I am thirty-three years old, married, and have a son and daughter, ages four and one. I grew up in Clifton, New Jersey, and am a proud product of its public schools.
I first came to Jersey City in 2006, after Saint Peter's University (then College) invited me to a basketball game where I saw Keydren Clark play. I fell in love with the school's and the city's diversity and intimate small-town feel. I studied political science at Saint Peter's, and obtained my juris doctor at Seton Hall University School of Law.
Currently, I am an attorney licensed in New York and New Jersey, and have been in private practice since 2013. I am also a licensed real estate broker and instructor. I focus my practice on general civil litigation, with a heavy concentration in landlord-tenant law. I also serve as the Union City Tenants’ Advocacy Attorney, where I have represented thousands of tenants facing eviction.
What attracted me most to Jersey City was how it reshaped itself and adapted in the twenty-first century, while maintaining its old world character and charm. After the rioting, protests, and culture wars that ensued in the 1960's and 1970's, many people abandoned cities for the suburbs. That did not happen in Jersey City to the extent it happened in Newark, Paterson, etc. Sadly, today there is a hollowing out of the city's core, not due to racial and political divisions, but to vast socio-economic disparities.
By and large, the real estate development the city has seen is geared only toward the rich, chasing Jersey City's working class out of the community with skyrocketing rents, property taxes, and home prices.
This is how communities fall apart, resulting in two juxtaposed worlds: rich and poor, and nothing in between. Two societies of people with nothing in common, living vastly different lifestyles only blocks away from each other, whose children never cross paths because they attend different schools. This is not a community, and we must fight to keep the one we have before it's too late.
Does your vote count?
My principal goal is not to win an election; it is to raise civic consciousness in my community, with my neighbors.Would you believe that a Jersey City council candidate needs only about 2,000 votes to win? And that only three candidates are running in a ward of about 20,000 registered voters? The reason is that the vast majority of us simply do not pay attention.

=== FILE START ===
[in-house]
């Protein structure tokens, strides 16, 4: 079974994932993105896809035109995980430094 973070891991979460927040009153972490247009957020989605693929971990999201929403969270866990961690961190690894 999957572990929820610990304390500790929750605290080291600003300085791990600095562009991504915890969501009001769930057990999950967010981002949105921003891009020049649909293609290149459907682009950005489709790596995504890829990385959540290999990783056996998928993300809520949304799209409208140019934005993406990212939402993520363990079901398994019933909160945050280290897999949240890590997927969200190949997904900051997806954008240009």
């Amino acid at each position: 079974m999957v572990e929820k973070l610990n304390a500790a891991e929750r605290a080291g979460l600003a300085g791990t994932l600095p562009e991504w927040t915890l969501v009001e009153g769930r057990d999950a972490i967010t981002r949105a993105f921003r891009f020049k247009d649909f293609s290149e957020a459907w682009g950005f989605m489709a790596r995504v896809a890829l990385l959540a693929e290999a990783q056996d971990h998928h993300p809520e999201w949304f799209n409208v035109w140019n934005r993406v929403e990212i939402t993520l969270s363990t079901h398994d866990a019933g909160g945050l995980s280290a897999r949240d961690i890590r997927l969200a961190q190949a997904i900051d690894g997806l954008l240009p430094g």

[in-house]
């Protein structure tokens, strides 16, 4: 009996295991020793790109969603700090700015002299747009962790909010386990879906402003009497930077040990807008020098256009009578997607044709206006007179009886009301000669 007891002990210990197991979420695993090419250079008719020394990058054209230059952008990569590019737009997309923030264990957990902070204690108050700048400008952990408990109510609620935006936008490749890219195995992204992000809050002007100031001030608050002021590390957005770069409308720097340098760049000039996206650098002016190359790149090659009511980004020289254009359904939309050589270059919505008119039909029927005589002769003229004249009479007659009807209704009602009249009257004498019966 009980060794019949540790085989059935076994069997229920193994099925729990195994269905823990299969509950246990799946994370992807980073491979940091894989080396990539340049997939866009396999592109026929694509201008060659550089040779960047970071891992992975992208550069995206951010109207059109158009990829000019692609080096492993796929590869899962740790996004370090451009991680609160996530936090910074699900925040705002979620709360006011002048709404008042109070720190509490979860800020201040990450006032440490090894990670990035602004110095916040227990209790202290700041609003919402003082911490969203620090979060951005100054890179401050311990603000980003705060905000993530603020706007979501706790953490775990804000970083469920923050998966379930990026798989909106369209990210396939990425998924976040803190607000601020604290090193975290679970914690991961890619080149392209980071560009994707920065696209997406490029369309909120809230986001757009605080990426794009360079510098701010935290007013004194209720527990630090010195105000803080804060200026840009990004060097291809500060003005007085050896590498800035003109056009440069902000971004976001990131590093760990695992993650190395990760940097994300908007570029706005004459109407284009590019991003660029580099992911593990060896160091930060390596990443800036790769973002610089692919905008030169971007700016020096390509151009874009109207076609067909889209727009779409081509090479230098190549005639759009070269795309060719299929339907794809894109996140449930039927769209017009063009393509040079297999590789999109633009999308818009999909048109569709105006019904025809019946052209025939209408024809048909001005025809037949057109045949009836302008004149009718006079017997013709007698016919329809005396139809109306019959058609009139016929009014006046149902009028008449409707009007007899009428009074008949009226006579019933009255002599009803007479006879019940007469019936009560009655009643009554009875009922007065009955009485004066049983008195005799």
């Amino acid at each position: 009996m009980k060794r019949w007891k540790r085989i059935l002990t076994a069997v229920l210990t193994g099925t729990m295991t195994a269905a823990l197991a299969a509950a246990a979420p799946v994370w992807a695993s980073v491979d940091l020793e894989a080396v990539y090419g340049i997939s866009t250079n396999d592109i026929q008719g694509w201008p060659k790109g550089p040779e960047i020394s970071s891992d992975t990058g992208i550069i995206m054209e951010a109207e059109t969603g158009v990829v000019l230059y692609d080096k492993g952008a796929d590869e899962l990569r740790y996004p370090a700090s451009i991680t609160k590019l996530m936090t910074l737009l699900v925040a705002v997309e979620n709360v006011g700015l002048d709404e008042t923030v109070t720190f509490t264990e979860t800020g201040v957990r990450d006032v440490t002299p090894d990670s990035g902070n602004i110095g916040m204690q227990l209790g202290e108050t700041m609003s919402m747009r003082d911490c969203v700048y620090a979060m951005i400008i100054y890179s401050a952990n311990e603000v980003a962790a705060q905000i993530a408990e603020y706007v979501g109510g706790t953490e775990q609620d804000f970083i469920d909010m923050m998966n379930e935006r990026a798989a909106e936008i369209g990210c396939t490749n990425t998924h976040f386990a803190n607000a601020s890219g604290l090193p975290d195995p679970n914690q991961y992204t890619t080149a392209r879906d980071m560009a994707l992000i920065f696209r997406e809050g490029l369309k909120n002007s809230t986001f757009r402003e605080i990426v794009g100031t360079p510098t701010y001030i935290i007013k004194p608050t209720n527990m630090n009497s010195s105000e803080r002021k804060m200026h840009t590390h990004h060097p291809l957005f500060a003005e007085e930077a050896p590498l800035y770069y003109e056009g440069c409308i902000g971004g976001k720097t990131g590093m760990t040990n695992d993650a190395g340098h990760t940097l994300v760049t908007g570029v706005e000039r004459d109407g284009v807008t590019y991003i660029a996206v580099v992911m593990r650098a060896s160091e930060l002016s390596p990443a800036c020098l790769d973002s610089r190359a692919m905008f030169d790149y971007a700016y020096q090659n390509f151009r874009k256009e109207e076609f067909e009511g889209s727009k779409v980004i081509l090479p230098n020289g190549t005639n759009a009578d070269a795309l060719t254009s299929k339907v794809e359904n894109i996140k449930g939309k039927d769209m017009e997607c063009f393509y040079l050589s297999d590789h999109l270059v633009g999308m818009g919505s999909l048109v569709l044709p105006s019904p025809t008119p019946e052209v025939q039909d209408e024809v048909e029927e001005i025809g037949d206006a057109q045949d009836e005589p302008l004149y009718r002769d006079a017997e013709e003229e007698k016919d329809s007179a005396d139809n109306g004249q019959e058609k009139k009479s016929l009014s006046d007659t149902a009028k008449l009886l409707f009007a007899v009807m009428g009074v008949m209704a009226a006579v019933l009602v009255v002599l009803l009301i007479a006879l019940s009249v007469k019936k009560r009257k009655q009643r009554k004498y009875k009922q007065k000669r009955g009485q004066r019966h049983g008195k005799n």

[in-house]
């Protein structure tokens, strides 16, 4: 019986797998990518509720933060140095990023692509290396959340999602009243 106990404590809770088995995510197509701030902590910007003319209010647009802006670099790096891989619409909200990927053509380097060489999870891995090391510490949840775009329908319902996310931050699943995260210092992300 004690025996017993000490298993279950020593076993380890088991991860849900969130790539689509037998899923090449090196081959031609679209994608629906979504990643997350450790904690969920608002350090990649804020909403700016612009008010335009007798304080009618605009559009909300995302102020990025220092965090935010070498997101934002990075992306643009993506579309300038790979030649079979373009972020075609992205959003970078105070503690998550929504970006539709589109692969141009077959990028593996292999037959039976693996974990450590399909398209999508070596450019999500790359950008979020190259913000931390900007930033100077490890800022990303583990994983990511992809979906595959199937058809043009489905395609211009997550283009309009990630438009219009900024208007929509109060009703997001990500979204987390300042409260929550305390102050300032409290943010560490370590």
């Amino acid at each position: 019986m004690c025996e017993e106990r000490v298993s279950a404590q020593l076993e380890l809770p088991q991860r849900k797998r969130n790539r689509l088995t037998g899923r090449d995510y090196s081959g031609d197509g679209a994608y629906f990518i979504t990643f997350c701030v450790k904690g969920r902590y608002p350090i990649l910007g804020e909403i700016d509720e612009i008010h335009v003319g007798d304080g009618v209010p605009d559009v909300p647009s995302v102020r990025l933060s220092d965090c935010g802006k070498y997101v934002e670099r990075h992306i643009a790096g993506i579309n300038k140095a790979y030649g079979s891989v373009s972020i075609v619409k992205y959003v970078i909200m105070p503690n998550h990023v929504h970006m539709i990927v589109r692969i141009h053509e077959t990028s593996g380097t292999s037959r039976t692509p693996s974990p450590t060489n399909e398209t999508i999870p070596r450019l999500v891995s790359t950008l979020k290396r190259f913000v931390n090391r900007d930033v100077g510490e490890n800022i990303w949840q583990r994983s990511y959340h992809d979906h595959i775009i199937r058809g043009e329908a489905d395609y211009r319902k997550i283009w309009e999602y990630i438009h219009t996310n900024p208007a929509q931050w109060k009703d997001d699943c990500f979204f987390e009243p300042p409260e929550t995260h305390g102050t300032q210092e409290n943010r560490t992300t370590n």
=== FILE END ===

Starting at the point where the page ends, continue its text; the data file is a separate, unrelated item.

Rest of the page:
I would happier to get more people registered to vote than votes, and for everyone to talk to one other person about this election.
That's how democracy works, it requires that we participate. If we can become more conscious of our government, of our own power to rule ourselves, we can have a government that is responsive to the people, that acts out of principle and not expediency, that tells us the truth, and is based on merit.
While there are many issues I care about, something happened in my neighborhood that forced me to enter the race.
Three years ago, a woman was assaulted by her ex-boyfriend outside her home on Summit Avenue, a few blocks away from Pershing Field.
She had a restraining order against him, and he was texting her that day that he was inside her house waiting for her. A police officer arrived, and despite the text messages, he insisted the woman show him the restraining order, which was inside the house.
She retrieved the restraining order unharmed. The officer then asked her for identification, which was also inside. She reminded the officer of the ex-boyfriend’s threats, but he insisted, refusing to accompany her into the house.
This time, the ex-boyfriend assaulted the woman, and escaped on foot. The woman was seriously injured, and later sued the police officer.
The city council passed a resolution appropriating $30,000 for his legal defense. I have written the Jersey City Police Department about any disciplinary action taken against the officer, but have not received a response.
When I read about this, I felt I could not continue raising my children in this city without telling people about it.
We, as a community, cannot let this happen again. We need to promote police officers who do their job, regardless of whose niece or nephew or cousin they are, and punish the ones who don’t instead of funding their legal defense.